bridget koonce

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“There are three deaths. The first is when the body ceases to function. The second is when the body is consigned to the grave. The third is that moment, sometime in the future, when your name is spoken for the last time.”   ― David EaglemanSum: Forty Tales from the Afterlives

The memory of a life is retained in fibers.  It keeps an individual’s taste in color and pattern, where a person comes from, or their beliefs.  The smell of a single thread can reveal the scent of their life from high dollar perfume to smoker.  The weave of fibers keeps that life together, becoming a filter and holding in the small particles it catches. 

In my work, I experience lives through the soft goods and other nostalgic objects that live with people.  By deconstructing the fibers that people live with thread by thread, I learn about those who have made these wares and who has owned them.   I unravel these pieces to find the aspects of a person between the threads of a textile and reveal what is hidden in them.  Looking into objects that we all live with, a picture of a life emerges.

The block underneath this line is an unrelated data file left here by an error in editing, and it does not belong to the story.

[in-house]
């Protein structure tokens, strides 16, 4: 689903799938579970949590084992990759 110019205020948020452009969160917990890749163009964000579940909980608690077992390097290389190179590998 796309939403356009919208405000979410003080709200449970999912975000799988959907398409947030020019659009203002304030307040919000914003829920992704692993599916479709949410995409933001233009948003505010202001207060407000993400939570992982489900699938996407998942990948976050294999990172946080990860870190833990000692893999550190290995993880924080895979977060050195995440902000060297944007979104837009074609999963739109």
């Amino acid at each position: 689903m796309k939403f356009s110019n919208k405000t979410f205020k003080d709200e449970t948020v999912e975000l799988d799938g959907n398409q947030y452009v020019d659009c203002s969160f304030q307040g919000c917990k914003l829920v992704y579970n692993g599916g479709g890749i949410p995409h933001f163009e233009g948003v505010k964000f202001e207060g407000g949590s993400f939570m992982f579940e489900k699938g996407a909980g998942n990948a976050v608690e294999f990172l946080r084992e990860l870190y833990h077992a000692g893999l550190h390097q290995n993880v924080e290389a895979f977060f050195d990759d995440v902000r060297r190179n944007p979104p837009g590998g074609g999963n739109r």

My work is realized through installation, sculptures, and a need to make things not for art, but the joy of creating.  All objects are altered in a way that gives them a new life.  These objects are given a new life with a new setting that constantly changes as they are interacted with, packed away, displayed again, and remade.   This cycle is constantly being repeated in my work.

With time, things that were previously owned can lose their origin.  Fibers are washed, a new owner puts their own self into the old, objects are repurposed, cut, and remade into new, or simply thrown out and left to deteriorate in a landfill and is lost in less than a lifetime from decay.  This rewriting, overlap, and loss are all things that my work addresses. 

The viewer walks away from my work feeling the connection, comfort, and the knowledge of the ephemeral nature of what we leave behind.